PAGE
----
BOS Meeting, March 16, 2016

Click here for the full agenda and video link.

Allison Mays and Lucy Phillips were out sick. All other supervisors present. The audience filled about a quarter of the seats. These were all people with presentations to make to the Board of Supervisors (BOS).

A parade of directors of nonprofits came before the supervisors during public comment time to summarize their requests and to respond to any questions. Chairman Pennington introduced the comment period, saying that because of the nature of the requests of those coming before the BOS, supervisors would be allowed to question and respond to the speakers. This was a very different way of handling nonprofit requests for budget funding than last year, when these folks came before a committee and were questioned extensively. Charlotte Parsons, representing the Washington County Public Library, when after her presentation there were no questions, said, “No questions? This is really different from last year!”

The balance of the remainder of the meeting were public officials, representing various elements of local government coming before the BOS to defend their budget requests. Most requests were preliminarily approved by consensus. Requests by those agencies whose directors could not present because they were out sick were tabled.

The most contentious request was $187,000-227,000 (range includes three vendors) to replace 10-year-old touch screen voting equipment. Transition away from problematic touch screen systems will be mandated by the General Assembly either by 2020 (current bill) or 2017 (preferred by the Governor and the Dept. of Elections). The registrar wants the new equipment to be in place with local election officials having at least one year’s election experience before a presidential election, would prefer not to introduce during a federal off year or governor’s election. Numerous supervisors questioned and commented about the expense and timing–hoping for state support for transition or that somehow this could be delayed. Registrar Derek Lyall said it’s “not going to happen.” In the recent primary election, there were computer failures in Meadowview and Greendale and there have been problems for years with voters pressing their choice and getting another choice registered. Finally, it appeared that the budget item and registrar’s budget was tentatively approved (this is kind of a first reading).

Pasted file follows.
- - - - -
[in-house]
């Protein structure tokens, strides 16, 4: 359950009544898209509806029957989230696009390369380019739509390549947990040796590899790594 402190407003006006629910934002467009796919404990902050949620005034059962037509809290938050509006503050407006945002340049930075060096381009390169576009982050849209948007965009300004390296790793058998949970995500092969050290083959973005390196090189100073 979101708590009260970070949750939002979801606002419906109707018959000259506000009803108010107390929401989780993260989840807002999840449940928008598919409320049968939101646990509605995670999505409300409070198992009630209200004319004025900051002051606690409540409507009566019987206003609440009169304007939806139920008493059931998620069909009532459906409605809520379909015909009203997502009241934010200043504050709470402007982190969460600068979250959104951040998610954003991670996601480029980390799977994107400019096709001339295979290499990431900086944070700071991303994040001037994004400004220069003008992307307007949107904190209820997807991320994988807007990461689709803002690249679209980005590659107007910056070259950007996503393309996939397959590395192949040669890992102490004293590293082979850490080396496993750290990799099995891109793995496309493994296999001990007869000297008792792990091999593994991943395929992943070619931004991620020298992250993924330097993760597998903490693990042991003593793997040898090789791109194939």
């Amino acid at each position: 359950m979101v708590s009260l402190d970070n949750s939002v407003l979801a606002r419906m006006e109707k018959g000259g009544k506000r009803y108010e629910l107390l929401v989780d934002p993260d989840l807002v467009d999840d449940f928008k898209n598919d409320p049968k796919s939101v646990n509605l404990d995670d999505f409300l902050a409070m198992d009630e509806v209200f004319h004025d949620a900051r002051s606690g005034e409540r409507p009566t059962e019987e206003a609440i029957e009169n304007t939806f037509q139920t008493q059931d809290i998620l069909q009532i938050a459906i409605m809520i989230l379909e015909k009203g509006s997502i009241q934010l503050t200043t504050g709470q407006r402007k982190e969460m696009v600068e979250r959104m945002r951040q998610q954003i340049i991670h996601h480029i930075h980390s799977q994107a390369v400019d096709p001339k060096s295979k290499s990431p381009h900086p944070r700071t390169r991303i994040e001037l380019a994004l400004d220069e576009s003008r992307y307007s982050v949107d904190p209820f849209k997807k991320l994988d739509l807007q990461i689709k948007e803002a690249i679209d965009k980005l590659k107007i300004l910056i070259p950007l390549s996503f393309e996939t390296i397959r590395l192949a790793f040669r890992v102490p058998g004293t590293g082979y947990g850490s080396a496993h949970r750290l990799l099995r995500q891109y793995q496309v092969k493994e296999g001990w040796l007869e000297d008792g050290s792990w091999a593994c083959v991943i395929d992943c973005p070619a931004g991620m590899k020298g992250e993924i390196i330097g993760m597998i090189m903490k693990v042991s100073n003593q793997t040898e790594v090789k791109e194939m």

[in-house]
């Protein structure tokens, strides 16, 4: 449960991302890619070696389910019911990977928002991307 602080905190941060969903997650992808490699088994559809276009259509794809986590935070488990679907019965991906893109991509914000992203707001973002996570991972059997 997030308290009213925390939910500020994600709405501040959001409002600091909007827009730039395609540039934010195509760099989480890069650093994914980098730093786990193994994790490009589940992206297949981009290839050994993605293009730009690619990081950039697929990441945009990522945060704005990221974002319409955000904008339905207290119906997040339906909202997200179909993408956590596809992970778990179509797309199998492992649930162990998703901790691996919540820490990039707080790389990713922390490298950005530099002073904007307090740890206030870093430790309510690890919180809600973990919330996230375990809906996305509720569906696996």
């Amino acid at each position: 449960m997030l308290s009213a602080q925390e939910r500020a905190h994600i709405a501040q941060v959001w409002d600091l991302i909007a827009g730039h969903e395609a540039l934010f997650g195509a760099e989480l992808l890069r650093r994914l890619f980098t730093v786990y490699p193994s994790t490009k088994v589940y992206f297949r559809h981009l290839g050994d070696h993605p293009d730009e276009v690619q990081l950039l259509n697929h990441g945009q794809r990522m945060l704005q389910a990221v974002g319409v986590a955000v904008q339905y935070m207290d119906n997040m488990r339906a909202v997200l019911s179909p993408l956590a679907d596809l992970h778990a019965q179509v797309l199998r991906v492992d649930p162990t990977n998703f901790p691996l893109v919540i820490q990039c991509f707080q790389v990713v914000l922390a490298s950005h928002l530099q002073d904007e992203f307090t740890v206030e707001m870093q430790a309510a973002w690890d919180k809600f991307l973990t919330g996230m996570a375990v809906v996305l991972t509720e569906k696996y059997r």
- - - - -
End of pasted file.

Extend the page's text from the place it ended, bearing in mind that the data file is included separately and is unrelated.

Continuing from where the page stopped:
The other contentious item was the request by Sheriff Fred Newman for four additional patrol officers. He said that the Wal-Mart at Exit 7 has resulted in 500 additional calls per year. He anticipates the new Wal-Mart at Exit 19 will generate at least 200 calls in its first year. Sheriff Newman added that animal and litter control have been added to the department’s responsibility over the past 15 years and there has been no addition to the deputy numbers in 16 years. He is getting comments from citizens that there is never a deputy patrolling in many rural areas of the county, and he says this is mostly true. The supervisors motion to approve four more deputies at $206,000 failed. Jason Berry suggested that the budget might be modified next year. One supervisors suggested revising the ask to one or two deputies. The Sheriff’s budget also included a reduction in fuel expenses of 25%, but some supervisors felt this was not enough, given the high expense level that had been reached for fuel over recent years. Others said, that fuel is now coming back up in price. One supervisor jested that the Sheriff should instruct his deputies to accelerate slowly. Another said he should buy them a Prius.